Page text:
Financial advisors looking to use liquid alternatives to enhance their clients’ portfolios are in very good hands: Those who work in the space are committed to putting together the very best products and solutions possible by combing through various strategies with discipline, rigor and the right amount of due diligence, and today, there are a large number of options that advisors can choose from.
The liquid alternative space is large and diversified, and spans anything from commodities and natural resources, to real estate, managed futures and multi-strategy/multi-manager funds. But Bill Miller, chief investment officer of Brinker Capital, who spoke at a panel discussion on the role of liquid alts in portfolio construction at Envestnet’s 14th Annual Advisor Summit in Chicago, urges advisors to “keep it simple” and not get bogged down in the technical details and jargon associated with these products when presenting them to clients. While advisors should certainly understand what liquid alternatives are and how they work, they’re best described to clients as “a bond substitute” or an “equity substitute,” he says.
And in the most basic way, they are, since the purpose of liquid alts is to provide noncorrelated returns to an investment portfolio and thereby improve its outcomes.
In 2013, the liquid alternative industry grew by 43.9%, says James St. Aubin, managing director at Wilshire Funds Management, and it’s slated to grow even further as interest in this space continues to increase. Multi-alternative, multi-strategy and multi-manager funds are among the most sought-after liquid alts, he says, and he’s expecting continued growth in this area.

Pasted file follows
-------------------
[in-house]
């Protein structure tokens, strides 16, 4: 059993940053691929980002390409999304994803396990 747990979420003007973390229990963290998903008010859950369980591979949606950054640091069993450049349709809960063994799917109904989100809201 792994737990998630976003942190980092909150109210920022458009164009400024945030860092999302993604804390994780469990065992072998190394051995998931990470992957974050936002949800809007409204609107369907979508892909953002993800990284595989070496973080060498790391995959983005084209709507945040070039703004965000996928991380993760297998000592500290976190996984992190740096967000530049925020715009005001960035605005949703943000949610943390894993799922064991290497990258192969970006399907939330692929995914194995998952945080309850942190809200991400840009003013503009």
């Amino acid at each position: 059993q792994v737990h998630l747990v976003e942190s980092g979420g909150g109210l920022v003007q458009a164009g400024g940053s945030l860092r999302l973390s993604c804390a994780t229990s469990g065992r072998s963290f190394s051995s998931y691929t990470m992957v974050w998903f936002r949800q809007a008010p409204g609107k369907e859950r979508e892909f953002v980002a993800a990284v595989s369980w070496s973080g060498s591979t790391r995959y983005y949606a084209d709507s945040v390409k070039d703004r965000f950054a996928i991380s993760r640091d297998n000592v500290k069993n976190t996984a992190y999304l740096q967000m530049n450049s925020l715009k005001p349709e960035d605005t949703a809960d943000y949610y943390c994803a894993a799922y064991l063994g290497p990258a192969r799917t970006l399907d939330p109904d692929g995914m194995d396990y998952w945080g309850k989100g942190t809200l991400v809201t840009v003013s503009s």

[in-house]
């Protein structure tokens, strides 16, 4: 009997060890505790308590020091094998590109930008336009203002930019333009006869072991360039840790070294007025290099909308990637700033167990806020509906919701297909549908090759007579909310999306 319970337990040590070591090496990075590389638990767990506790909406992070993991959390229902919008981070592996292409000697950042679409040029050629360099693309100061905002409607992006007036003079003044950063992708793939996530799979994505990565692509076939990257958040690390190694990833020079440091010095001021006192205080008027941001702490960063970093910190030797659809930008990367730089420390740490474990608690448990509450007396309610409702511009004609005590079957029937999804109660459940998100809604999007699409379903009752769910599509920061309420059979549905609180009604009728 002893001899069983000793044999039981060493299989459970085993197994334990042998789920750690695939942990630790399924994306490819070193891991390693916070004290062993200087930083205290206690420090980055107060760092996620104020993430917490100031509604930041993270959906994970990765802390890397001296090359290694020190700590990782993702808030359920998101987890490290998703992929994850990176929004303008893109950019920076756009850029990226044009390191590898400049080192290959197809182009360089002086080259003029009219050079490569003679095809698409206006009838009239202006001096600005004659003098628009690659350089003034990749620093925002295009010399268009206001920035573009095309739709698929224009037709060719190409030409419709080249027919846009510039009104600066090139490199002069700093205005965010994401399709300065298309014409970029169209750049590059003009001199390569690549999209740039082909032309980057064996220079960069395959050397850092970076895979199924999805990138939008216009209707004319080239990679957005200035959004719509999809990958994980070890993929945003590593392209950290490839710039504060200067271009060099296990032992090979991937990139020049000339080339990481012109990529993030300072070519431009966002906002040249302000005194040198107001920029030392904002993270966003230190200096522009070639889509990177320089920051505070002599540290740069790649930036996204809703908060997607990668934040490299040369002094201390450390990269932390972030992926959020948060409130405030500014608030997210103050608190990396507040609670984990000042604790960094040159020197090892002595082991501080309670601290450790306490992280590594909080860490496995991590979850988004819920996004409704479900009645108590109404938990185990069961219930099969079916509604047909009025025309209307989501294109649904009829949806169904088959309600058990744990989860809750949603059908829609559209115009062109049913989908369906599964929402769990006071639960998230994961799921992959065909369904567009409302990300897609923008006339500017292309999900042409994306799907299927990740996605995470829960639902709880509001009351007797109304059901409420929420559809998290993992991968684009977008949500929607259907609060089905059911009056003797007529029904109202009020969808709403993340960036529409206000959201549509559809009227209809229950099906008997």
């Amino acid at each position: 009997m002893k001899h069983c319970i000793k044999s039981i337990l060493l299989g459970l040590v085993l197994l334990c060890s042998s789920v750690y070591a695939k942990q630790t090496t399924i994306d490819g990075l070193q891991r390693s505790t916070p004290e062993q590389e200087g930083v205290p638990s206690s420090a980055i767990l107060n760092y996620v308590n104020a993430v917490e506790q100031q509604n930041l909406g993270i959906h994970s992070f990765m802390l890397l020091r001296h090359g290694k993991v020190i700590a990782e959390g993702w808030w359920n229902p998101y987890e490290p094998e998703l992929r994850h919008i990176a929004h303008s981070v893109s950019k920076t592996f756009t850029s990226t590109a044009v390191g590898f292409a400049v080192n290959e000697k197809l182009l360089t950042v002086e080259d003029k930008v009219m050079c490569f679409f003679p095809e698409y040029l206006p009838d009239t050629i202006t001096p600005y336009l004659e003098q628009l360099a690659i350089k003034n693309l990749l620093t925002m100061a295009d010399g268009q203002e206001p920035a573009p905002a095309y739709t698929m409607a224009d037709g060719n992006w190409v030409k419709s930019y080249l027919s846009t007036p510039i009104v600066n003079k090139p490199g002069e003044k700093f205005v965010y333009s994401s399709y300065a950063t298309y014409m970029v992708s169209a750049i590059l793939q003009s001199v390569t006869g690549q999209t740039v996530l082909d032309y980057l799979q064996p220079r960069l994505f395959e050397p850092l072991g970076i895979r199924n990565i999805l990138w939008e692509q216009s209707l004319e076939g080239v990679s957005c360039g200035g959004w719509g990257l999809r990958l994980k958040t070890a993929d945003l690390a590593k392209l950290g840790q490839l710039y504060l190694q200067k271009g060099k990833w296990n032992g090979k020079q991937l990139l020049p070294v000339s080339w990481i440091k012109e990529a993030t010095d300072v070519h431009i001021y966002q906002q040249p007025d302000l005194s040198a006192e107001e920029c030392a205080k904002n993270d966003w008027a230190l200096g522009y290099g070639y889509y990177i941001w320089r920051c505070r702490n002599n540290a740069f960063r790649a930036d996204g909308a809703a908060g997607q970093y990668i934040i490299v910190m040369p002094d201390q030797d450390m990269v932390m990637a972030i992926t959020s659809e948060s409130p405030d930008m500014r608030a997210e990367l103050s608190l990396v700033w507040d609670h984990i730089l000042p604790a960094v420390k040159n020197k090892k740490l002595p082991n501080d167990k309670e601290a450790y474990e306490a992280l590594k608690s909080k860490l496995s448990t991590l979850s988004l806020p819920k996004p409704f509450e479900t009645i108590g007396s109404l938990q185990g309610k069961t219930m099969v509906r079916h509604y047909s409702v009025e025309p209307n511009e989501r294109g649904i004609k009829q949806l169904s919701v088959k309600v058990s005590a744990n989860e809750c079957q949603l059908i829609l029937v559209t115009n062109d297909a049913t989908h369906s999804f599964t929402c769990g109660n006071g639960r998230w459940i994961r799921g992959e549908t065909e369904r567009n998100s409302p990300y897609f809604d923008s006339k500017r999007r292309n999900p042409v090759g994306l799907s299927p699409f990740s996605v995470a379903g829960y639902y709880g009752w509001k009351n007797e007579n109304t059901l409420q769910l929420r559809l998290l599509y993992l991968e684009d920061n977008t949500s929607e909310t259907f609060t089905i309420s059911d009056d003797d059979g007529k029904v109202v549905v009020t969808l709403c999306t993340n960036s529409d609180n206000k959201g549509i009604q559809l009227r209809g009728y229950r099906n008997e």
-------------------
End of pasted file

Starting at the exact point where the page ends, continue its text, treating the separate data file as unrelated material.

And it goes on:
St. Aubin, like others on the packaging end of liquid alternative strategies, believes in the importance of due diligence, manager selection, and a deep understanding of individual strategies, in order to present advisors and their clients with the best options.
That means that advisors, even as they’re learning to better understand liquid alts, should “outsource” to the providers in matters of strategy and manger selection. But they should also be well aware of their clients’ risk appetite as they’re getting them to understand that liquid alternatives bring greater diversification to their portfolios, St Aubin says, and that they will add the most value when used defensively.
According to Dorothy Collins Weaver, CEO of Collins Capital, liquid alts should only be used as noncorrelated diversifiers — as “the third leg [of the stool] that you want to be there when you need it.”
This is what advisors and their clients should be focusing on, she says, and in order to support that, Collins and her peers are focused on the tortoises rather than the hares, she says, on finding talented managers in the large, liquid alternative space who can perform in all markets but in particular, are able to “zig” when the markets “zag.”